LONDON (Reuters) Nobel laureate Malala Yousafzai will seek to inspire world leaders at a conference in London on Thursday to commit $1.4 billion this year to give Syrian refugee children access to education, she told Reuters on Sunday.
Heads of state and government and ministers from countries around the world will converge on London for the “Supporting Syria and the region” conference, which aims to raise funds for humanitarian crises caused by the Syrian war.
Some 700,000 Syrian children living in refugee camps in Jordan and Lebanon and in other Middle Eastern countries are out of school, according to a report issued by the Malala Fund, which campaigns and fundraises for educational causes.
“I have met so many Syrian refugee children, they are still in my mind. I can’t forget them. The thought that they won’t be able to go to school in their whole life is completely shocking and I cannot accept it,” Malala said in a telephone interview.
“We can still help them, we can still protect them. They are not lost yet. They need schools. They need books. They need teachers. This is the way we can protect the future of Syria.”
A Pakistani teenage education activist who came to prominence when a Taliban gunman shot her in the head on her school bus in 2012, Malala continued campaigning on the world stage and in 2014 became the youngest Nobel Peace Prize winner.
Now 18, she lives in Britain but devotes much of her time and energy to the cause of education for Syrian refugee children. An accomplished public speaker who brought a United Nations audience to its feet in a celebrated speech in 2013, she hopes to make a powerful impact at the London event.
“WE CAN’T WAIT”
“I’m hoping to encourage and inspire world leaders to take action. I’m not going to wait. We can’t wait. It needs to happen.”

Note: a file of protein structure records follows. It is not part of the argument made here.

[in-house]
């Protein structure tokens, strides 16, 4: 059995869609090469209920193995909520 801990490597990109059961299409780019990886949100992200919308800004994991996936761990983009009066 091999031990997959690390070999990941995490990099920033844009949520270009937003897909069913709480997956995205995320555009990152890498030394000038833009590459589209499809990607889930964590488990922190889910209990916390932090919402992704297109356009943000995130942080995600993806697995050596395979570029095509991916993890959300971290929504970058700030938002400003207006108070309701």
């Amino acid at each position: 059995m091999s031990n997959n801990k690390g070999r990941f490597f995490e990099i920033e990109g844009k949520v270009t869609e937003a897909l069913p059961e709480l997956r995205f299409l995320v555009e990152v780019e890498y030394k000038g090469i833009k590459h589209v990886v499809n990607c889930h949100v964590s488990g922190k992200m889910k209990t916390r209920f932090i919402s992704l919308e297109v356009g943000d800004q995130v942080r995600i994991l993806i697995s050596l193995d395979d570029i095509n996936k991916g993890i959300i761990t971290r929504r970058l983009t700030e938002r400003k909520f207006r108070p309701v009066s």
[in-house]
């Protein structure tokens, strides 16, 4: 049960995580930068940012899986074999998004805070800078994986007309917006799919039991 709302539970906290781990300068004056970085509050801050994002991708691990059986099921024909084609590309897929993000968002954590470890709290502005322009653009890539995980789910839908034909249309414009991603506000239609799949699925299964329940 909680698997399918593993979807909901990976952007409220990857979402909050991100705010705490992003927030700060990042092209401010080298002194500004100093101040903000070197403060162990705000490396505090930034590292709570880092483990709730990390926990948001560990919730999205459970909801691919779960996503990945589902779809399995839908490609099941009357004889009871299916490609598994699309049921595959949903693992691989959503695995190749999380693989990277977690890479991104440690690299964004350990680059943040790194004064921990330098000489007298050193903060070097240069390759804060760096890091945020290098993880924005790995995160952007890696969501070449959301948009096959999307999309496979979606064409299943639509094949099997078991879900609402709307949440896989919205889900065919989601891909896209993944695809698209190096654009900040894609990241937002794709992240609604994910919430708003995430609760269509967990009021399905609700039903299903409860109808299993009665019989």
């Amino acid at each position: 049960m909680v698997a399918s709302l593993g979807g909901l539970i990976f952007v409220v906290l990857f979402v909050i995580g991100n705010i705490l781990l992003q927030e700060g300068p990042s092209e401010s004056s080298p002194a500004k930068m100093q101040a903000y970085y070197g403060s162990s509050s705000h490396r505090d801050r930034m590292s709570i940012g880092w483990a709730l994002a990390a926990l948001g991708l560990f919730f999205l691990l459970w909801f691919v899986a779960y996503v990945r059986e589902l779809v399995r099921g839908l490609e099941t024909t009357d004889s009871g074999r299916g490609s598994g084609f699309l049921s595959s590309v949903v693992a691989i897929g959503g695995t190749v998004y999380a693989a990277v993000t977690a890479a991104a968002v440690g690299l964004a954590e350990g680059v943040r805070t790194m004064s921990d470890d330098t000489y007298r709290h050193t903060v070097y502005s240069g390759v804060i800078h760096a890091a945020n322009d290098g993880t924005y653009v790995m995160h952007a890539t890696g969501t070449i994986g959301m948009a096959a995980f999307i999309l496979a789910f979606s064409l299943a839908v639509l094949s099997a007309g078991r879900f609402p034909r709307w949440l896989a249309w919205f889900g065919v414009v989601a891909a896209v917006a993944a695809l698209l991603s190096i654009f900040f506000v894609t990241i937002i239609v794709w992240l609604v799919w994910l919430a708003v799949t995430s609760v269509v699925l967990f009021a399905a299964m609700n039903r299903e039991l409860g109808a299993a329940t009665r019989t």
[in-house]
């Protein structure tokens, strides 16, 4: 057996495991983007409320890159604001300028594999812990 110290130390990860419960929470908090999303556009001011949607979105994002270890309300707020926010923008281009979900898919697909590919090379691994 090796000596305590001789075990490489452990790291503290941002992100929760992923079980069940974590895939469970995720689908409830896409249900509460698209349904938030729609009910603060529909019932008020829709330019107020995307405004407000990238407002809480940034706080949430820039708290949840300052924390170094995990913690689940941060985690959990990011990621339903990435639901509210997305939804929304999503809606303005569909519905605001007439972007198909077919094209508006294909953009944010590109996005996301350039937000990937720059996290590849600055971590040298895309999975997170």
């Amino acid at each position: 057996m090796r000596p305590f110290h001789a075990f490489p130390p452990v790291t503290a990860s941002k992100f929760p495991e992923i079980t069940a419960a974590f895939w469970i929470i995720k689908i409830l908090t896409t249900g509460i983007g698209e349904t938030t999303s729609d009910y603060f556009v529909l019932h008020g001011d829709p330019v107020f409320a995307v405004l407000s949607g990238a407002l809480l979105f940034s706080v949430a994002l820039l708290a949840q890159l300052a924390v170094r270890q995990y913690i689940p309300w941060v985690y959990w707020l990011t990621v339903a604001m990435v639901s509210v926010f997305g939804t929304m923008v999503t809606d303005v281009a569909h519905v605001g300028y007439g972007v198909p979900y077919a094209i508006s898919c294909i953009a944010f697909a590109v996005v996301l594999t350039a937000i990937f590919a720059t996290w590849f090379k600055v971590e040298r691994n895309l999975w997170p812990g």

She will appear at the London conference alongside 17-year-old schoolgirl Muzoon Almellehan, who will be the only young Syrian refugee to address world leaders at the event.
“Without education we cannot do anything,” Muzoon said on the same call as Malala.
She said she was working hard on improving her English so she could complete her schooling in Britain and go to university, but also wanted to dedicate herself with “my sister” Malala to the cause of education for fellow Syrian refugees.
The pair first met in 2014 at the sprawling Zaatari refugee camp in the Jordanian desert, and were reunited in December last year when Muzoon was resettled in northern England.
“She is the one that I want people to listen to. Her story is so powerful, it’s so inspiring. She’s going to tell world leaders that these children have a right to an education and they must not ignore it,” said Malala.
Co-hosted by the United Nations and the governments of Britain, Germany, Norway and Kuwait, the London conference is not limited to education but aims to obtain pledges from countries to meet a range of Syrian humanitarian needs.
U.N. agencies are appealing for a total of $7.73 billion to cope with Syria’s needs this year and an additional $1.2 billion are required by regional governments for their own plans to deal with the impact of Syria’s conflict.
In previous years, donor funding has fallen short of UN appeals.
(Editing by Stephen Powell)